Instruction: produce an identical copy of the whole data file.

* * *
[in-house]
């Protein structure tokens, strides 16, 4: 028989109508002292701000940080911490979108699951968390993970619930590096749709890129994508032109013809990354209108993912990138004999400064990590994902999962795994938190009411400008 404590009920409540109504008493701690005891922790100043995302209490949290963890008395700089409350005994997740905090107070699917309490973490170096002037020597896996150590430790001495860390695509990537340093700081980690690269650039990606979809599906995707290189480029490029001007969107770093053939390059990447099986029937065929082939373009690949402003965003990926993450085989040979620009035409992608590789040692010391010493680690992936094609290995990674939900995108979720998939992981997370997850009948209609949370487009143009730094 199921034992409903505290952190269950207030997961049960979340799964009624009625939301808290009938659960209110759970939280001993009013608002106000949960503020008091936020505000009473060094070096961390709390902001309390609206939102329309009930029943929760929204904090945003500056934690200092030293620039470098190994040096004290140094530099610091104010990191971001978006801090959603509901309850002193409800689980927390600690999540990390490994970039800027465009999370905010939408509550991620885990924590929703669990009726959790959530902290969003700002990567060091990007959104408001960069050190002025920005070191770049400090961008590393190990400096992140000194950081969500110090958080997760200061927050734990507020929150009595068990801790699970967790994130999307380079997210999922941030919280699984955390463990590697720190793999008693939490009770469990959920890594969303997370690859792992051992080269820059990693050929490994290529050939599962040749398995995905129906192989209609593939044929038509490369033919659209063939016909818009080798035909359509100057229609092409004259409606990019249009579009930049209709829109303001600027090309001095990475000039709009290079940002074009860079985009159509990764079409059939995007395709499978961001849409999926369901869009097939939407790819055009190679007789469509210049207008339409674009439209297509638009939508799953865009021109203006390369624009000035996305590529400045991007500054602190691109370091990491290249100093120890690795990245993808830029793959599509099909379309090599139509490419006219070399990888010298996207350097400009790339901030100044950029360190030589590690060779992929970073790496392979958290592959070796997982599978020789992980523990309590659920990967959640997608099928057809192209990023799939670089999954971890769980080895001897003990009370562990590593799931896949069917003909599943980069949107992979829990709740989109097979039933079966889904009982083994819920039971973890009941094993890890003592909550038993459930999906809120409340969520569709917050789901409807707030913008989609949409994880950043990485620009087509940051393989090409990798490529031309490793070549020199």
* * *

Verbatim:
[in-house]
């Protein structure tokens, strides 16, 4: 028989109508002292701000940080911490979108699951968390993970619930590096749709890129994508032109013809990354209108993912990138004999400064990590994902999962795994938190009411400008 404590009920409540109504008493701690005891922790100043995302209490949290963890008395700089409350005994997740905090107070699917309490973490170096002037020597896996150590430790001495860390695509990537340093700081980690690269650039990606979809599906995707290189480029490029001007969107770093053939390059990447099986029937065929082939373009690949402003965003990926993450085989040979620009035409992608590789040692010391010493680690992936094609290995990674939900995108979720998939992981997370997850009948209609949370487009143009730094 199921034992409903505290952190269950207030997961049960979340799964009624009625939301808290009938659960209110759970939280001993009013608002106000949960503020008091936020505000009473060094070096961390709390902001309390609206939102329309009930029943929760929204904090945003500056934690200092030293620039470098190994040096004290140094530099610091104010990191971001978006801090959603509901309850002193409800689980927390600690999540990390490994970039800027465009999370905010939408509550991620885990924590929703669990009726959790959530902290969003700002990567060091990007959104408001960069050190002025920005070191770049400090961008590393190990400096992140000194950081969500110090958080997760200061927050734990507020929150009595068990801790699970967790994130999307380079997210999922941030919280699984955390463990590697720190793999008693939490009770469990959920890594969303997370690859792992051992080269820059990693050929490994290529050939599962040749398995995905129906192989209609593939044929038509490369033919659209063939016909818009080798035909359509100057229609092409004259409606990019249009579009930049209709829109303001600027090309001095990475000039709009290079940002074009860079985009159509990764079409059939995007395709499978961001849409999926369901869009097939939407790819055009190679007789469509210049207008339409674009439209297509638009939508799953865009021109203006390369624009000035996305590529400045991007500054602190691109370091990491290249100093120890690795990245993808830029793959599509099909379309090599139509490419006219070399990888010298996207350097400009790339901030100044950029360190030589590690060779992929970073790496392979958290592959070796997982599978020789992980523990309590659920990967959640997608099928057809192209990023799939670089999954971890769980080895001897003990009370562990590593799931896949069917003909599943980069949107992979829990709740989109097979039933079966889904009982083994819920039971973890009941094993890890003592909550038993459930999906809120409340969520569709917050789901409807707030913008989609949409994880950043990485620009087509940051393989090409990798490529031309490793070549020199």